The OPEC oil cartel announced Monday a new 500,000 barrel-a-day output increase, the fourth hike this year to ease soaring prices, but markets were largely unimpressed.
The production increase was made under a price-band mechanism aimed at keeping crude prices within a range of $22-28, as opposed to the $30-35 of recent months.The high oil price has fueled warnings of a global economic slowdown.
The price of Brench crude for December delivery stood at $31.02 in London by mid-afternoon Friday, up seven cents on the day. "The announcement has had little impact because there was already a late sell-off on Friday, said Tony Machacek, an analyst for brokerage Prudential BACHE in London.
OPEC's president Ali Rodriguez, Venezuela's oil minister, had written to fellow ministers of the Organisation of Petroleum Exporting Countries asking them to implement the output increase from Tuesday, said an OPEC statement.
"I am writing to your excellency to ask you to take the necessary steps to raise your esteemed country's output" from October 31, he said, noting that it was triggered by the price-band mechanism.
OPEC has already boosted production three times over the past 12 months in an attempt to rein in prices that have spiked to 10-year highs above $35 a barrel on a thirsty market.
OPEC oil ministers are due to meet in Vienna on November 12, and had indicated that they would wait until then to decide on any new increase.
But analysts had increasingly speculated that a production increase would be agreed earlier, under the price-band mechanism, because of persistently high prices.
Lawrence Eagles of the GNI brokerage said the meeting in two weeks' time would not now be expected to produce anything more. "I think it's unlikely," he said.
The organization is divided between countries like heavyweight Saudi Arabia, which have spare capacity and are keen to increase production, and others that fear that too big an increase could spark a dramatic slump in prices.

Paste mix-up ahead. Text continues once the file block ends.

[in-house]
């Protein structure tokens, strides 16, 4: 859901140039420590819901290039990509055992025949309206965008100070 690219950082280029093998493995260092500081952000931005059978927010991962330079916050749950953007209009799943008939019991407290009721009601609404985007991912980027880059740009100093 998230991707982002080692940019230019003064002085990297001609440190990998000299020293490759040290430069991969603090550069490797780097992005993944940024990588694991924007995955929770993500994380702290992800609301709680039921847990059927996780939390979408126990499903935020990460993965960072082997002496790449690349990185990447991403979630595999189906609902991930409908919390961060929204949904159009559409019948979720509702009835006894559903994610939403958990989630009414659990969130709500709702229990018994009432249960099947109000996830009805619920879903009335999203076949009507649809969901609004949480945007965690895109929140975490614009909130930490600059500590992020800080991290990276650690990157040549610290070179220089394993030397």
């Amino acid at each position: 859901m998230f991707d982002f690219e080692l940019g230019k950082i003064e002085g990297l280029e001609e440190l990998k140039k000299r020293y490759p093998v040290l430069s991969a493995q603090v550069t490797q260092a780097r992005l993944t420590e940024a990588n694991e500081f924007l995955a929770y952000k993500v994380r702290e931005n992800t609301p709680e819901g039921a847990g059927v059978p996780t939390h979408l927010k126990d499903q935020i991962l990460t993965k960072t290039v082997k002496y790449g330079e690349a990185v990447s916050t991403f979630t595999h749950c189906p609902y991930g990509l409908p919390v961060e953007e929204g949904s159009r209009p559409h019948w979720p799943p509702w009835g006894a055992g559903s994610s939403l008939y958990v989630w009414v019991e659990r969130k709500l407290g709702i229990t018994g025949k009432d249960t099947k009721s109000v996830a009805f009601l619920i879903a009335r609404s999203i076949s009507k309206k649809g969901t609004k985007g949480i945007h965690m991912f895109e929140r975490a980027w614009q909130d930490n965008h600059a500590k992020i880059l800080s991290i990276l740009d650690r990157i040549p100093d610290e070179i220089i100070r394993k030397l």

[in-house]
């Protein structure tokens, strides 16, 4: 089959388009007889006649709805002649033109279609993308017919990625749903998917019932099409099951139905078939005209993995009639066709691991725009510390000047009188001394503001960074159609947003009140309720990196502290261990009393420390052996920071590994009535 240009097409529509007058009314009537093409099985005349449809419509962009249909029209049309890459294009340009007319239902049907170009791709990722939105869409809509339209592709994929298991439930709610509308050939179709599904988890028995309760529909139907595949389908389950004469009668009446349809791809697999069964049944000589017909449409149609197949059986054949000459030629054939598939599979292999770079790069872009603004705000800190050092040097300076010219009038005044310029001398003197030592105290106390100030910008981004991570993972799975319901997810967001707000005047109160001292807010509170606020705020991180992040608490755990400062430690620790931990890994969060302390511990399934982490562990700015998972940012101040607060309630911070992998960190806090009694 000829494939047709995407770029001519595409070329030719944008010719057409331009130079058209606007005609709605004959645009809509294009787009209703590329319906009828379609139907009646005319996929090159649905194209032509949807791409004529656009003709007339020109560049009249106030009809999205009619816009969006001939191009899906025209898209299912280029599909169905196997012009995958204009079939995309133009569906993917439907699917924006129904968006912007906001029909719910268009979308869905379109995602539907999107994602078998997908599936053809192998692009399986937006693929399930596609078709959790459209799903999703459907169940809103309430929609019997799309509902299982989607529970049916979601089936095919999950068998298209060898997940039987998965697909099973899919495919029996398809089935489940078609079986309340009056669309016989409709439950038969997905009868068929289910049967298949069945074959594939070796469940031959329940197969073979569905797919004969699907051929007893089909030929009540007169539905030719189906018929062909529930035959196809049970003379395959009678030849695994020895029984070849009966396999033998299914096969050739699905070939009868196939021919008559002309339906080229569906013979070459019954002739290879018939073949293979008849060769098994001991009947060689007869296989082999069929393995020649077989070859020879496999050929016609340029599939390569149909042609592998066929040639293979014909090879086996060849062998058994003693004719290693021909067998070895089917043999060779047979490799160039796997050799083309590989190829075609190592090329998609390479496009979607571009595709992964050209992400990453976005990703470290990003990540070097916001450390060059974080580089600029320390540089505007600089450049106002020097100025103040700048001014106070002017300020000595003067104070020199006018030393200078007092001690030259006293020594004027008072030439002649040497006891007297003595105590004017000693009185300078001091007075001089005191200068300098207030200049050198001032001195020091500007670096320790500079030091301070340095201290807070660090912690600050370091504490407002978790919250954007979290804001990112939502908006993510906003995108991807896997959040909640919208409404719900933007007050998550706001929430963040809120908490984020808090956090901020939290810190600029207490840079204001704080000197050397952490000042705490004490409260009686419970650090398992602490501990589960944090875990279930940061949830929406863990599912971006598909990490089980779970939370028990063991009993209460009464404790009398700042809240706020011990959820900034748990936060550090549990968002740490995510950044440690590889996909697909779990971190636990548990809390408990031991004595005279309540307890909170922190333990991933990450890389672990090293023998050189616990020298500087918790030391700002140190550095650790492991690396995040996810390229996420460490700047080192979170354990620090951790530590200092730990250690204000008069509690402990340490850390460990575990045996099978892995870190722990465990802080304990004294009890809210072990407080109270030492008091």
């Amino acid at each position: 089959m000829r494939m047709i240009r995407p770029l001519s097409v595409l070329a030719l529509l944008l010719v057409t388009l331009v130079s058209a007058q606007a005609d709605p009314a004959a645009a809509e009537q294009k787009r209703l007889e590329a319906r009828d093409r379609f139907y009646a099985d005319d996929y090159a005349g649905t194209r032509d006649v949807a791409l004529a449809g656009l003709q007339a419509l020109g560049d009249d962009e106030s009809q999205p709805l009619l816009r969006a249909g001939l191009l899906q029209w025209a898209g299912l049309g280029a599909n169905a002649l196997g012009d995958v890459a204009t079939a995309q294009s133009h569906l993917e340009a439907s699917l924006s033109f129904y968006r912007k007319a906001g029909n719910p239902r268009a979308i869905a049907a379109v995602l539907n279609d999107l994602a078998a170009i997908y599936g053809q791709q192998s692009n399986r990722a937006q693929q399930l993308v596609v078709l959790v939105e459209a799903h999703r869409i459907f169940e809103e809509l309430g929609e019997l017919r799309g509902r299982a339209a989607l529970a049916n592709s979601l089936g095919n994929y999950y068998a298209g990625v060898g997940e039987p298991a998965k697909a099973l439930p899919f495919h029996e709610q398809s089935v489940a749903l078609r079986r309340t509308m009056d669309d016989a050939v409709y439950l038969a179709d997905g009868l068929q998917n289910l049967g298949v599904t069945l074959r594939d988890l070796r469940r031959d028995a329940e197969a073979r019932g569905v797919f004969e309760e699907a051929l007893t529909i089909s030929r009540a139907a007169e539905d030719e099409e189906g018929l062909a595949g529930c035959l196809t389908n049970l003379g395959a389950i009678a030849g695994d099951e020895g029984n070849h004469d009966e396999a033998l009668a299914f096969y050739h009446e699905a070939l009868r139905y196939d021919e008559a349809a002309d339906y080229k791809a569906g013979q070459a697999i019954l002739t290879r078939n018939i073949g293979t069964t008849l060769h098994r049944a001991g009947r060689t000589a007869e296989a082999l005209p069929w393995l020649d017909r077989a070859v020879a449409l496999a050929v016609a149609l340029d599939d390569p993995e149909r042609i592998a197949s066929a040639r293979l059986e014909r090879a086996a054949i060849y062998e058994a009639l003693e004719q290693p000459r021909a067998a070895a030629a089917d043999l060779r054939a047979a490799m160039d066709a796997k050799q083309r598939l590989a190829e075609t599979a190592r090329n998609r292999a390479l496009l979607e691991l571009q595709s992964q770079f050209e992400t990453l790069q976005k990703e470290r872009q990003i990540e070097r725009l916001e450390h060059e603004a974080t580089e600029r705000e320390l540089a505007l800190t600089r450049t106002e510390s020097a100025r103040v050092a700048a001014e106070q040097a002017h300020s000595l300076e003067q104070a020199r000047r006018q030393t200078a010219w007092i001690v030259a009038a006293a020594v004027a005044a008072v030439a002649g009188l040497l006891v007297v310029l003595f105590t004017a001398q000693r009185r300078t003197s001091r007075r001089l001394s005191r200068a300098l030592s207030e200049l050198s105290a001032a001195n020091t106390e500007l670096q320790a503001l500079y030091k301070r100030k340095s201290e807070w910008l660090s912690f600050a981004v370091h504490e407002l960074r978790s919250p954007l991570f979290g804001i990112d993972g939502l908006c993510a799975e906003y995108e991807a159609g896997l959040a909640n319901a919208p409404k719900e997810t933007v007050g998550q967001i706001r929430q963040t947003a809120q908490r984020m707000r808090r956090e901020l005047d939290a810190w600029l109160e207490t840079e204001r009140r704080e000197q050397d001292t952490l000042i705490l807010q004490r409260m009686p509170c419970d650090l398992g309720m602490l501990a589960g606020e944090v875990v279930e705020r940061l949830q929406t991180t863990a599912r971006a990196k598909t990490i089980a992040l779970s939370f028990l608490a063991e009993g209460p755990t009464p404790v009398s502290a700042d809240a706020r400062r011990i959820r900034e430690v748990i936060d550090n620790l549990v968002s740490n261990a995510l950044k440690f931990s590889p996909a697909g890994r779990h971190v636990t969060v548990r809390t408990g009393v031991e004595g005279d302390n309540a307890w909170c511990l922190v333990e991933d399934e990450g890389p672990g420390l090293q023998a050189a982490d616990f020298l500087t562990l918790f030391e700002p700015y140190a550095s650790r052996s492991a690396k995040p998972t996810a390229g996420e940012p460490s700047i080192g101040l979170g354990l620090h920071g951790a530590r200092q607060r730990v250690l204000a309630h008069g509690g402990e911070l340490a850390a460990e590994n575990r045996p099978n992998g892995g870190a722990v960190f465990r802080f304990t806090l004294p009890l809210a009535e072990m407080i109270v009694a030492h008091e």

The price-band mechanism, agreed in March, allows for an automatic 500,000 barrels per day increase if the price of OPEC's reference basket strays outside a range of $22-28 for 20 consecutive days.
The 20th day was reached last Friday, but for OPEC purposes Monday was the first day it would in theory be triggered.
Analysts noted that the actual increase would be much smaller, due to overproduction already in the system. Machacek estimated the actual increase at about 100,000 barrels per day, "which is pretty insignificant." Eagles agreed.
"It was already discounted in the markets. The amount is very limited," he said, estimating the amount of new oil at 200,000 barrels.
The statement from OPEC's Vienna headquarters noted media reports that "some member countries indicate that steps are already being taken to implement the increase from midnight today."
Algerian Energy and Mines Minister Chakib Khellil immediately announced that Algiers was increasing its oil production by 36,000 barrels per day from Monday.
Soaring crude prices, at levels not seen since the 1991 Gulf War, have sparked warnings from Western countries and institutions of an impact on global economic growth.
They also triggered protests by consumers in Europe in September, starting in France and spreading to Britain and other countries.
OPEC has repeatedly rejected sole blame for high fuel prices, lambasting high taxes levied by consumer governments on oil products, which make up more than 70 percent of the final price in some countries.—AFP.
©--Agenece France Presse.
© 2000 Mena Report (www.menareport.com)